H.W.: He's lovely. He's just so lovely, he's the loveliest - he's very humble, very down-to-earth. Even though it was so nerve-wracking meeting him for the first time, because you know, he's a "Sir," and you don't really know what to expect. He doesn't really come in and push his opinions on everyone else. I think he sort of enjoys working with people and getting their opinions. It's just so weird that there are other people involved in the process. It's not every day you get to work with someone so experienced.

WSJ: What do you do to relax while you're on the road?

H.W.: Usually on my time off I enjoy doing ... not a lot. It's nice going out of the city and being amongst the trees and greenery. I love going out for a walk on the beach when we're in Santa Monica or L.A. Or if I'm stuck in the city, just exploring, just getting out and about, that's nice. I also enjoy turning the TV on as well, but ... (laughs).

WSJ: Who accompanies you on tour?

H.W.: I've got my dad with me. My family actually came over to L.A. for a couple of weeks. Generally I just have one of my parents travel with me, and occasionally my whole family comes over if it's a school holiday or something.

WSJ: What are you doing to keep up with your education?

H.W.: I've got a teacher in London, and although it's really hard, I do try and do what I can when I'm on the road, and I'm sitting some exams in November. I think the hardest part is just being disciplined. It's easy when you're in school - you have to work, you're in a classroom, and you can't switch off. Hopefully I'll pass (laughs nervously). It's kind of scary, you know what I mean? I don't sound like I've really ... well, I've just been spread out, I'll have to do a quite a bit of cramming.

WSJ: Do you stay in touch with your friends from home?

H.W.: I do my best. The only way I really stay in touch with them is by e-mail. I'm not that reliable. I always struggle connecting my laptop when we get to the hotel room. There always seems to be problems. The great thing is that I know when I get back, they'll still be there for me. They're really reliable friends.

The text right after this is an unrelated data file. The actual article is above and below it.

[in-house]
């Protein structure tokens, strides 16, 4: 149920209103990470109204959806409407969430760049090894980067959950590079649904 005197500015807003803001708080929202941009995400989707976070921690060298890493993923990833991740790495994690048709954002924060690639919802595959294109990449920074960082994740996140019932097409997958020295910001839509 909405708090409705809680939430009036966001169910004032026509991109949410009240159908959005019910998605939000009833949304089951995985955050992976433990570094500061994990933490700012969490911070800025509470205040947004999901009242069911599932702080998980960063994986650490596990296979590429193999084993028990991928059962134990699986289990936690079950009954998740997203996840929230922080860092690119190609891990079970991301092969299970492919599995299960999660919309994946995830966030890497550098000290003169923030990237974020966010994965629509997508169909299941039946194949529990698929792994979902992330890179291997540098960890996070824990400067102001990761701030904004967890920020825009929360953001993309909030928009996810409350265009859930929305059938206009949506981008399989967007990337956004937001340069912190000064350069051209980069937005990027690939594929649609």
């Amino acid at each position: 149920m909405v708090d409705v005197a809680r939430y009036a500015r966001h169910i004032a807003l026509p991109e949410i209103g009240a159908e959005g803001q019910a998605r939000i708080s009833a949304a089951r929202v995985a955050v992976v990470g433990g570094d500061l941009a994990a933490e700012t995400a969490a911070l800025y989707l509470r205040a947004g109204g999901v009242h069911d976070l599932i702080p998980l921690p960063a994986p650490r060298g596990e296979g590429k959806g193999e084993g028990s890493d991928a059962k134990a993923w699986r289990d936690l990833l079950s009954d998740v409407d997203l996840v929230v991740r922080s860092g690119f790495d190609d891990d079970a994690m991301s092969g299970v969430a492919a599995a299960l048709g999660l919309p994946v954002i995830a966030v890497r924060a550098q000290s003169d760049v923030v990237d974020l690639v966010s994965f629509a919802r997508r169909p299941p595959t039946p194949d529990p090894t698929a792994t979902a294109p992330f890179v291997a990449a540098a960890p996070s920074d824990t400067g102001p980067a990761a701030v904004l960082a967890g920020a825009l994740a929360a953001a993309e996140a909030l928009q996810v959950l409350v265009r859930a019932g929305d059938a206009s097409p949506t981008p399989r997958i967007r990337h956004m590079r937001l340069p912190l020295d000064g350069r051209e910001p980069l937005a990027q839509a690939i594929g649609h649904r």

WSJ: Will you make it back home for graduation?

H.W.: I just found out what day it is, and it might be a possibility, but I'm guessing that I won't get to it. I'll be around a few days where I think there will still be a few parties going on, which should be good. I don't know, I'll sort of do my best to have a good time ... (laughs).

WSJ:Does your schedule leave much time for socializing or dating?

H.W.:It's not very often. A lot of people ask, "So, you got a boyfriend?" But it's like, not really, there's not a lot of time. I'm not in one place long enough to meet anyone, and if I do, you're sort of off again. I'm OK for the meantime. I'm pretty focused. I want to make the most of this opportunity, well, this amazing opportunity. And then maybe later on I'll have a bit of time for a social life.

WSJ: How much do you get to determine your schedule and how you're marketed?

H.W.: It is kind of up to me, my image and all that, and the concerts I do. I just discuss things with my parents, and in the end, they go with whatever decisions I make. My manager, he's great. He respects my opinion and if I said, "I don't think I could do those two shows in a row," he's like, "Oh sure, we won't do it." I feel very much in control.

WSJ: What are your goals for the future?

H.W.: I think what I'd really like to have happen is just continue performing, continue recording. I just want to keep going up with what I'm doing. I want to start performing some of my own material, include it on my albums, and try a little bit more creative control in that area.

WSJ: How is life out of a suitcase?

H.W.: It's not ideal. I've been touring since February, and the hardest thing is actually keeping under the weight limit. I don't really buy anything, but the weight of my luggage manages to increase no matter what.

Contact Kate O'Neill at koneill@madison.com.


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Thanks to Roger Mansbridge for forwarding the link to this article